The host CPU 114 can execute applications stored on the end user network device 110. For example, the host CPU 114 may execute applications that interact with the NFC controller 112, such as NFC payment applications that enable the user operating the end user device 110 to complete purchases via an NFC-enabled POS or a transit or event ticketing application that enables the user to enter a transit facility or event via an NFC-enabled ticketing POS. Other applications, including identification, authentication, security, and coupon clipping and redemption applications, also may be stored on the end user device 110 for execution by the host CPU 114 in connection with the NFC controller 112 and the NFC antenna 113.

Applications associated with an end user device 110 may also be associated with an application provider 180. For example, a credit card company may provide a credit card payment application; a transit or other ticketing company may provide a ticket purchasing and redemption application; a manufacturer, retailer, or other entity that sells products or services may provide a coupon application; and an authentication company may provide a user authentication application.

NFC applications are typically stored in the secure element 111 of the end user device 110 for security purposes. The secure element 111 provides a secure operating environment for the NFC (or other) applications. The secure element 111 typically includes its own operating environment with tamper-proof microprocessor, operating system, and memory for storing information, such as payment credentials. The secure element 111 may exist within a fixed chip of the end user device 110, a Subscriber Identification Module (“SIM”) card, a Universal Integrated Circuit Card (“UICC”), a removable smart chip, or in a memory card, such as a microSD card. The secure element 111 also may include a memory controller for managing Read Only Memory (“ROM”), Ready Access Memory (“RAM”), and EEPROM flash memory of the card or chip in which the secure element 111 is installed.

In general, the secure service providers 160 serve as intermediaries that assist application providers 180 and other service providers in securely distributing and managing applications and services, such as NFC contactless applications services. A TSM 170 of the secure service provider 160 typically hosts the applications and installs and provisions the applications onto the secure element 111. Each TSM 170 can receive, store, and utilize the card keys 120A for associated secure elements 111. The TSM 170 can access the secure element 111 using the card keys 120A for that secure element. Exemplary secure service providers 160 include GEMALTO and FIRST DATA.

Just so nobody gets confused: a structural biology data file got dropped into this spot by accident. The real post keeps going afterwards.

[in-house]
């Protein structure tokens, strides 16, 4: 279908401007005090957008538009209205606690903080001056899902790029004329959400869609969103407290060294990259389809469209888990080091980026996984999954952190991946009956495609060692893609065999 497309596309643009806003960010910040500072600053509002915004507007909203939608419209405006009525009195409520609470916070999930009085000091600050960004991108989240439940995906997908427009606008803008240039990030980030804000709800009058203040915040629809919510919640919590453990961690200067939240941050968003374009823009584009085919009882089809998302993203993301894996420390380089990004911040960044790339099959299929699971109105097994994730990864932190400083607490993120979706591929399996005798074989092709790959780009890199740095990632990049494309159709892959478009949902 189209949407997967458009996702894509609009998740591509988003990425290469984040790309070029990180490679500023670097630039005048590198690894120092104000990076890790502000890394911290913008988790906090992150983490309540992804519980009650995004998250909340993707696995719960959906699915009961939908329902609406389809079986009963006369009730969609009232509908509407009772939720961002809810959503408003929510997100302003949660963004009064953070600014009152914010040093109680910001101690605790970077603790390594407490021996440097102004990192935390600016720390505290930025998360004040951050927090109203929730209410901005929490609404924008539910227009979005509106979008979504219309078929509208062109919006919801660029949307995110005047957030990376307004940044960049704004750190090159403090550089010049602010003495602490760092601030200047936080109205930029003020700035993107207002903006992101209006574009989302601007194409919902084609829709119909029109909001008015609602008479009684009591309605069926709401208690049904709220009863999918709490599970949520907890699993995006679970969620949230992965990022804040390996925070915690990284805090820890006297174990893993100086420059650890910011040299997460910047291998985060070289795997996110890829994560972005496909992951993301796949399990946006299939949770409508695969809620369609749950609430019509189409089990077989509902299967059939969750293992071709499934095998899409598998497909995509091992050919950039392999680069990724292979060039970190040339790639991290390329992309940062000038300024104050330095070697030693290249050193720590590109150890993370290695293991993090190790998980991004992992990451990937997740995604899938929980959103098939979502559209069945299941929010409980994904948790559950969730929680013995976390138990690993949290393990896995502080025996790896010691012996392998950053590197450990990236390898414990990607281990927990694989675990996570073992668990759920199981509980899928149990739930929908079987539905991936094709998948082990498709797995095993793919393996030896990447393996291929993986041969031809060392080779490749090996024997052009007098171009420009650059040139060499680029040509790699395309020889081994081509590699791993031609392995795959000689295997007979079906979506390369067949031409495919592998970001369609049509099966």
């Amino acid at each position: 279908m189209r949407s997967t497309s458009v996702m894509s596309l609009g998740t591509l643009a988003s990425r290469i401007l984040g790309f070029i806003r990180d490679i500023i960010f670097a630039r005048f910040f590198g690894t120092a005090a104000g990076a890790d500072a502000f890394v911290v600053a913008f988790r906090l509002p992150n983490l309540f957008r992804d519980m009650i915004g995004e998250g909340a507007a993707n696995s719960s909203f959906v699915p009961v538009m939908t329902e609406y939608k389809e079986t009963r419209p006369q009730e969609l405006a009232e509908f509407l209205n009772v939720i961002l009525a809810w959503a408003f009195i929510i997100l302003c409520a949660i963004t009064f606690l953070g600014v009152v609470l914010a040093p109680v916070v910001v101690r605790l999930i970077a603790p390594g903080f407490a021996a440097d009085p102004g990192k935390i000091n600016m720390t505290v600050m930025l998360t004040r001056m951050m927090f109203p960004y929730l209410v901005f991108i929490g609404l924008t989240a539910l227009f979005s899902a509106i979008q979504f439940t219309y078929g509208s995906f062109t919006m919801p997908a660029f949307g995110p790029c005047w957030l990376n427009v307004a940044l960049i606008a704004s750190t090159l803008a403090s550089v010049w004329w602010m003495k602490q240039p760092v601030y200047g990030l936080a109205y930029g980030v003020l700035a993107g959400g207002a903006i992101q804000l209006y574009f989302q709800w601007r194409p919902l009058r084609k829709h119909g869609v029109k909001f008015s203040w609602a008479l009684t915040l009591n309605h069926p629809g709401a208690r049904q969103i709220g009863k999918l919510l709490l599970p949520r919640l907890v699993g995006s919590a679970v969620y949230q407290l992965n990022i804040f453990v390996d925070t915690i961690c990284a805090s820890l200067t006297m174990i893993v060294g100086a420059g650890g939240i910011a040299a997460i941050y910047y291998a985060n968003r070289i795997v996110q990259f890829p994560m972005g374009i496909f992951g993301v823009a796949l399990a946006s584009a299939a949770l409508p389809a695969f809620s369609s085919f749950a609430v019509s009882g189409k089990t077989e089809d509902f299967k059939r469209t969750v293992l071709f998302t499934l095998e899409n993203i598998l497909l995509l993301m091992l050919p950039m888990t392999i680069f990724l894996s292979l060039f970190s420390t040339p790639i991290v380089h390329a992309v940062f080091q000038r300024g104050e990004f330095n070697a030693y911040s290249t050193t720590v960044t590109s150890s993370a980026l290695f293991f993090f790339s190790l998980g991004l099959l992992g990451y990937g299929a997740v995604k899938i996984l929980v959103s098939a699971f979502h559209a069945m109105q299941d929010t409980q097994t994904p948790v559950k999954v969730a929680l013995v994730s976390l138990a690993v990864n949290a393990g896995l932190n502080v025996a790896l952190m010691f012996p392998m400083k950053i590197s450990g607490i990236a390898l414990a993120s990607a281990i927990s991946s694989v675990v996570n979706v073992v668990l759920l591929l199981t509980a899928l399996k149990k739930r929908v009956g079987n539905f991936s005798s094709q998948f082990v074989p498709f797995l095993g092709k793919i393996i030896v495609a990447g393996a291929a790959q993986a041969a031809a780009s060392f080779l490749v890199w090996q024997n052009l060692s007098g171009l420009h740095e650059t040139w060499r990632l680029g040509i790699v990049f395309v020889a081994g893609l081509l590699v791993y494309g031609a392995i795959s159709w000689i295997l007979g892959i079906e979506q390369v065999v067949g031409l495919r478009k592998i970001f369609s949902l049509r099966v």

In certain exemplary embodiments, the secure service providers 160 bypass the host CPU 114 and the NFC controller 112 when communicating with the secure element 111. For example, in certain UICC/SIM secure elements, the secure service providers 160 communicate with the secure element 111 via a radio CPU (not shown) installed on the end user device 110. Thus, the involvement of the NFC controller 112 and the host CPU 114 may be optional during the provisioning of applications on the secure element 111 in certain exemplary embodiments. In certain exemplary embodiments, the host CPU 114 and the radio CPU interact with one another to coordinate access controls to the secure element 111.

The user of the end user device 110 may wish to delete or reset security features associated with the secure element 111 such as card keys 120A. For example, the user may wish to dissociate the end user device 110 from the secure service provider 160 so that they can securely transfer the end user device 110 to another user. Similarly, the user may wish to dissociate the end user device 110 from one secure service provider 160 to allow associating with another provider. For example, if the user wishes to change the financial institution associated with NFC payments or fund transfers made with the end user device 110. Talk about reset/deletion of keys. The SE ID Module 190 can support a secure deletion or reset process for the secure element 111 as discussed in further detail below.

FIG. 6 depicts a secure element 111 from an end user device 110, in accordance with certain exemplary embodiments. As depicted in FIG. 6, the secure element 111 can include a card key 120A and a secure element identity module 190. The secure element identity module 190 can include a secure element identity communication key 610, a secure element identity signing key 620, and a secure element identity certificate 630. The secure element identity module 190 may be used to verify that an application or service is interacting with a particular secure element 111 and also secure messages sent to and from the secure element 111. For example, element identity communication key 610 may be used to encrypt communications with the secure element 111 so that those communications may only be transacted by the intended secure element 111. Similarly, the secure element identity signing key 620 may be used verify which secure element 111 is being communicated with. These mechanisms may be used, as discussed below to securely reset the secure element 111 such as clearing or resetting card keys 120A. The secure element identity certificate 630 may be used to certify exchange and transfer of the various keys such as the secure element identity communication key 610 and the secure element identity signing key 620.